Without impairing the validity or application of the foregoing rules, it may be noted that the transaction under review had the substantial indicia of an express parol trust. The declaration of trust need not be explicit, but the nature and terms of the transaction may give rise to an express trust and no formality of words is necessary where the unequivocal intent can be determined from the attending circumstances. Laws v. Christmas, 178 N. C., 359, 100 S. E., 587; Rousseau v. Call, 169 N. C., 173, 85 S. E., 414; Blackburn v. Blackburn, 109 N. C., 488, 13 S. E., 937. We have no doubt that where the property is purchased with the funds of another, who pays the purchase price upon the express condition that the purchase shall be for his benefit and that the title shall be taken and held in the name of the agent, who himself carries out such instruction, the act of the latter in compliance therewith will imply assent and agreement, and supply a want of direct or express promise to hold the lands in trust.
*663Trusts of the character above outlined may be established by parol evidence. The seventh section of the English Statute of Frauds has not been enacted in this State, and the creation of such a trust in the manner indicated does not contravene our statute of frauds: C. S., 988. Peele v. LeRoy, ante, 123, 22 S. E. (2d), 244; Anderson v. Harrington, 163 N. C., 140, 79 S. E., 426; Newly v. Realty Co., 182 N. C., 34, 108 S. E., 323; Brogden v. Gilson, 165 N. C., 16, 80 S. E., 966. Under the trust theory, the taker of the original title never had any beneficial interest — “The legal title is a mere naked form and only evidence of title in favor of the cestui que trust because his money paid for it,” 26 R. C. L., Trusts, section 73 — and once sufficient basic facts are established, equity will, when necessary, enforce or execute the trust against the person so holding, in invitum.
Applying these standards to the case at bar, we think there is evidence — of whatever weight the jury alone may say — tending substantially to support the claim that a trust in favor of plaintiff has resulted and become attached to the legal title held by defendant, because of the transactions competently presented in the testimony, notwithstanding such contradictions as may appear therein.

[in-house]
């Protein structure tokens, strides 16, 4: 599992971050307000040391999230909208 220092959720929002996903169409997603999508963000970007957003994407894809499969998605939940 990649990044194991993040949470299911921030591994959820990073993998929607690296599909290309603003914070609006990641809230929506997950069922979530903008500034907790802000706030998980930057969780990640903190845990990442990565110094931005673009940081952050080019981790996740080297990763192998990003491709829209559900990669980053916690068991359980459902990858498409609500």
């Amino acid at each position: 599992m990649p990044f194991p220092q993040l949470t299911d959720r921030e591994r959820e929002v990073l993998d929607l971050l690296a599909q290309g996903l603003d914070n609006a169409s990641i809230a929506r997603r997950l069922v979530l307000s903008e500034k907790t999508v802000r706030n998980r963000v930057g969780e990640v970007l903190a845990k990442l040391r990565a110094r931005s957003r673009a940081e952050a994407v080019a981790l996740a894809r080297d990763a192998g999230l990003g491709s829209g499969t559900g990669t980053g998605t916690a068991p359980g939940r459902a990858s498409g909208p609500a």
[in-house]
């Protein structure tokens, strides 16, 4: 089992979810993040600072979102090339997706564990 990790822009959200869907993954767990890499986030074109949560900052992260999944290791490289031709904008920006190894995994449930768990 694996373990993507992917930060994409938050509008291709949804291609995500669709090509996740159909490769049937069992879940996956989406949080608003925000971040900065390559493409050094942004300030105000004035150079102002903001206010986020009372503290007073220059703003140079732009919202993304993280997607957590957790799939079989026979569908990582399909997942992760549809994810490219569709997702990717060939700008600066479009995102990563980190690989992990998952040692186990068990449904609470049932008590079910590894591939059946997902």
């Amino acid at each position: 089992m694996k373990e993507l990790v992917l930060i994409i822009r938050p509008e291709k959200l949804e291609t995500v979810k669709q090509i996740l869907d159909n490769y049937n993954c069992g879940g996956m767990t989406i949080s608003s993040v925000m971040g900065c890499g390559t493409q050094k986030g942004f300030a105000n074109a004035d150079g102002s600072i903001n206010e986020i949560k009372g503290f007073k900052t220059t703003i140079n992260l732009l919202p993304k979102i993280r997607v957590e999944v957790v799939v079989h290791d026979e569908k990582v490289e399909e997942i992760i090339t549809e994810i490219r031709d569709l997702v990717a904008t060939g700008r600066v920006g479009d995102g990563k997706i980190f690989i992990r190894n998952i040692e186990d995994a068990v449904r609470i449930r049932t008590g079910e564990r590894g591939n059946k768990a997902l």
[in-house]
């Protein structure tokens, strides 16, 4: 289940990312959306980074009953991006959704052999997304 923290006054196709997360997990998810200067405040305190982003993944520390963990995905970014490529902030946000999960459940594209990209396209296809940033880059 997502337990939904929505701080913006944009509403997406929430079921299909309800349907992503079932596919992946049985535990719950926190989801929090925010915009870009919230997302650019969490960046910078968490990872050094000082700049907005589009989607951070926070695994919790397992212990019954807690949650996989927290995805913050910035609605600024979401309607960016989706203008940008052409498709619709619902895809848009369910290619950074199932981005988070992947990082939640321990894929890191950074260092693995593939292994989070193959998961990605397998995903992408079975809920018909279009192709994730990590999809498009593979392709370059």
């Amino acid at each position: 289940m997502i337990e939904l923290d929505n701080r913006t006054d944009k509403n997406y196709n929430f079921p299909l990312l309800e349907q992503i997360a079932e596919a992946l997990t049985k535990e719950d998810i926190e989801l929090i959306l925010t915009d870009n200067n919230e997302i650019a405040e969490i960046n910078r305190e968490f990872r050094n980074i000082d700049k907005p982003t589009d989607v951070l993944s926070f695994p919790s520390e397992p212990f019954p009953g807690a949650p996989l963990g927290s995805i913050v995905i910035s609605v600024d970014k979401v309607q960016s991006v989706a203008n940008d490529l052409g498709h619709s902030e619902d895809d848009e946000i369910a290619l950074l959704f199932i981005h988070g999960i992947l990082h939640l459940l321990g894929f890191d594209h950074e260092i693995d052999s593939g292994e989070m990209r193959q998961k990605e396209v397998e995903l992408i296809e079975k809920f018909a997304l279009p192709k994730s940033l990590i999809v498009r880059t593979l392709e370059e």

The courts are slow to substitute doctrinal uncertainties for the well considered and easily applied legislative enactments. On the question of laches, the tendency is to measure laches by the pertinent statute of limitations wherever the latter is applicable to the situation and not to regard the delay of the actor to assert the right within that period .effective as estoppel, unless upon special intervening facts demanding that exceptional relief. We do not find that the equities between the parties have been affected by any change of circumstances due to the lapse of time that would justify the application of the doctrine to the facts of the present casé.
Plaintiff’s action is not based upon fraud or mistake in the execution of the deed conveying a legal title upon which she seeks to engraft a parol trust. In Briley v. Roberson, 214 N. C., 295, 199 S. E., 73, action was brought by the grantor to reform a deed which he himself had made. See Tire Co. v. Lester, 192 N. C., 642, 135 S. E., 778. The right of the plaintiff is, therefore, not subject to the three-year statute of limitation, as defendant suggests. The appropriate statute, if any might be applicable to the case, is C. S., 445 (Code, sec. 158). Norton v. McDevit, 122 N. C., 755, 759, 30 S. E., 24. Plaintiff’s action was commenced 26 August, 1940; and both the commissioner’s deed to J. E. Creech, upon which the action is based, and the deed of J. E. Creech to J. M. Creech, which plaintiff claims violated the trust, were executed within the ten-year period next preceding the commencement of the action.